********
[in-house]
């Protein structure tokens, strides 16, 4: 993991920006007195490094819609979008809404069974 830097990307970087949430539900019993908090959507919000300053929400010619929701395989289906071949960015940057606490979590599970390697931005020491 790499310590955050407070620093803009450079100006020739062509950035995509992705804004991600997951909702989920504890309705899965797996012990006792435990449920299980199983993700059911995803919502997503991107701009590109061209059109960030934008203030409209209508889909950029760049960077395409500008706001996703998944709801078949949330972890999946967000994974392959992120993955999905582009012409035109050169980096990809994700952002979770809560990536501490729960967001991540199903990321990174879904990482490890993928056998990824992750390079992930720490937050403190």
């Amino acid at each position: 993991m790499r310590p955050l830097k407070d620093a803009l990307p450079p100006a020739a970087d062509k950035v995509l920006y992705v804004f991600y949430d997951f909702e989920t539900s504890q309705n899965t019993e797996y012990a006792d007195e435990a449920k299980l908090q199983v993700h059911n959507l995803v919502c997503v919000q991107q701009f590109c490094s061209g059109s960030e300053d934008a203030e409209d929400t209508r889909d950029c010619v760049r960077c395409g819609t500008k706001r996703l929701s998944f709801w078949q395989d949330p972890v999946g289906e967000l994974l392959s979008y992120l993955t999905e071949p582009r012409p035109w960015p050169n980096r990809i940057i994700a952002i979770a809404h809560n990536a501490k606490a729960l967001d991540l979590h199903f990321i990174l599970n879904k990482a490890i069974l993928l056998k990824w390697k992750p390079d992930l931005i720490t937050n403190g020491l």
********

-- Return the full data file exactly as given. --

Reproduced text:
[in-house]
């Protein structure tokens, strides 16, 4: 993991920006007195490094819609979008809404069974 830097990307970087949430539900019993908090959507919000300053929400010619929701395989289906071949960015940057606490979590599970390697931005020491 790499310590955050407070620093803009450079100006020739062509950035995509992705804004991600997951909702989920504890309705899965797996012990006792435990449920299980199983993700059911995803919502997503991107701009590109061209059109960030934008203030409209209508889909950029760049960077395409500008706001996703998944709801078949949330972890999946967000994974392959992120993955999905582009012409035109050169980096990809994700952002979770809560990536501490729960967001991540199903990321990174879904990482490890993928056998990824992750390079992930720490937050403190």
């Amino acid at each position: 993991m790499r310590p955050l830097k407070d620093a803009l990307p450079p100006a020739a970087d062509k950035v995509l920006y992705v804004f991600y949430d997951f909702e989920t539900s504890q309705n899965t019993e797996y012990a006792d007195e435990a449920k299980l908090q199983v993700h059911n959507l995803v919502c997503v919000q991107q701009f590109c490094s061209g059109s960030e300053d934008a203030e409209d929400t209508r889909d950029c010619v760049r960077c395409g819609t500008k706001r996703l929701s998944f709801w078949q395989d949330p972890v999946g289906e967000l994974l392959s979008y992120l993955t999905e071949p582009r012409p035109w960015p050169n980096r990809i940057i994700a952002i979770a809404h809560n990536a501490k606490a729960l967001d991540l979590h199903f990321i990174l599970n879904k990482a490890i069974l993928l056998k990824w390697k992750p390079d992930l931005i720490t937050n403190g020491l």